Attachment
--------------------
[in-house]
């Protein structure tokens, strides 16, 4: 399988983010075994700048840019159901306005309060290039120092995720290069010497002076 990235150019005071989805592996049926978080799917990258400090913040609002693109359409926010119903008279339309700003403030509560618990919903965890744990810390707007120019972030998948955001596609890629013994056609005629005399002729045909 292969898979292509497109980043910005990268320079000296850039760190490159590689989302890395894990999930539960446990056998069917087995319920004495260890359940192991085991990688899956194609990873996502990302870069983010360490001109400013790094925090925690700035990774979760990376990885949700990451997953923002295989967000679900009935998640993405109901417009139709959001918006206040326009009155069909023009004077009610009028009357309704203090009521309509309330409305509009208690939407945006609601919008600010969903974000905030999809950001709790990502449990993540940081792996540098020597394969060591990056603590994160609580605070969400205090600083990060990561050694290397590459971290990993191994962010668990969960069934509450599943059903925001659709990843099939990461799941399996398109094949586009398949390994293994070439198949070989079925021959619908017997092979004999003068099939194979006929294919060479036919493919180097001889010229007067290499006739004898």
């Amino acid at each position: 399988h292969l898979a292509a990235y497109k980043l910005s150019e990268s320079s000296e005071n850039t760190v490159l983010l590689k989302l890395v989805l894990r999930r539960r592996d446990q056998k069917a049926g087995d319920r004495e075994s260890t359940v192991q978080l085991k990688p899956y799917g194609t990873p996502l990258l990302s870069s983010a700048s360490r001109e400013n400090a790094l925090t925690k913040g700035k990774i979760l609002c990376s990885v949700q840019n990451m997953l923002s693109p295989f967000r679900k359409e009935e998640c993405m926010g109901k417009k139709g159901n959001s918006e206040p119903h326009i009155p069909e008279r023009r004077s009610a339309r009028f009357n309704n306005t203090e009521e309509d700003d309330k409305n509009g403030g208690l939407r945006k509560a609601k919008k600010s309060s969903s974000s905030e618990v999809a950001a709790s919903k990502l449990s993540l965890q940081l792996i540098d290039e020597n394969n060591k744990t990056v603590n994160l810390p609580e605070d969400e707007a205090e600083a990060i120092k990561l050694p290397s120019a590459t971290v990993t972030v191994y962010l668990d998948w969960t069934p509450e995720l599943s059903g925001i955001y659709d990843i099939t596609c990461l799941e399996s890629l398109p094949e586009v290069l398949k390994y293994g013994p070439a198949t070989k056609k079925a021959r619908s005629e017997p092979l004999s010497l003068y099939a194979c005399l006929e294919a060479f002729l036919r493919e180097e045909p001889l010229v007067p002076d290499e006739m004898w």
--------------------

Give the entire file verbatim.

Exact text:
[in-house]
């Protein structure tokens, strides 16, 4: 399988983010075994700048840019159901306005309060290039120092995720290069010497002076 990235150019005071989805592996049926978080799917990258400090913040609002693109359409926010119903008279339309700003403030509560618990919903965890744990810390707007120019972030998948955001596609890629013994056609005629005399002729045909 292969898979292509497109980043910005990268320079000296850039760190490159590689989302890395894990999930539960446990056998069917087995319920004495260890359940192991085991990688899956194609990873996502990302870069983010360490001109400013790094925090925690700035990774979760990376990885949700990451997953923002295989967000679900009935998640993405109901417009139709959001918006206040326009009155069909023009004077009610009028009357309704203090009521309509309330409305509009208690939407945006609601919008600010969903974000905030999809950001709790990502449990993540940081792996540098020597394969060591990056603590994160609580605070969400205090600083990060990561050694290397590459971290990993191994962010668990969960069934509450599943059903925001659709990843099939990461799941399996398109094949586009398949390994293994070439198949070989079925021959619908017997092979004999003068099939194979006929294919060479036919493919180097001889010229007067290499006739004898």
């Amino acid at each position: 399988h292969l898979a292509a990235y497109k980043l910005s150019e990268s320079s000296e005071n850039t760190v490159l983010l590689k989302l890395v989805l894990r999930r539960r592996d446990q056998k069917a049926g087995d319920r004495e075994s260890t359940v192991q978080l085991k990688p899956y799917g194609t990873p996502l990258l990302s870069s983010a700048s360490r001109e400013n400090a790094l925090t925690k913040g700035k990774i979760l609002c990376s990885v949700q840019n990451m997953l923002s693109p295989f967000r679900k359409e009935e998640c993405m926010g109901k417009k139709g159901n959001s918006e206040p119903h326009i009155p069909e008279r023009r004077s009610a339309r009028f009357n309704n306005t203090e009521e309509d700003d309330k409305n509009g403030g208690l939407r945006k509560a609601k919008k600010s309060s969903s974000s905030e618990v999809a950001a709790s919903k990502l449990s993540l965890q940081l792996i540098d290039e020597n394969n060591k744990t990056v603590n994160l810390p609580e605070d969400e707007a205090e600083a990060i120092k990561l050694p290397s120019a590459t971290v990993t972030v191994y962010l668990d998948w969960t069934p509450e995720l599943s059903g925001i955001y659709d990843i099939t596609c990461l799941e399996s890629l398109p094949e586009v290069l398949k390994y293994g013994p070439a198949t070989k056609k079925a021959r619908s005629e017997p092979l004999s010497l003068y099939a194979c005399l006929e294919a060479f002729l036919r493919e180097e045909p001889l010229v007067p002076d290499e006739m004898w």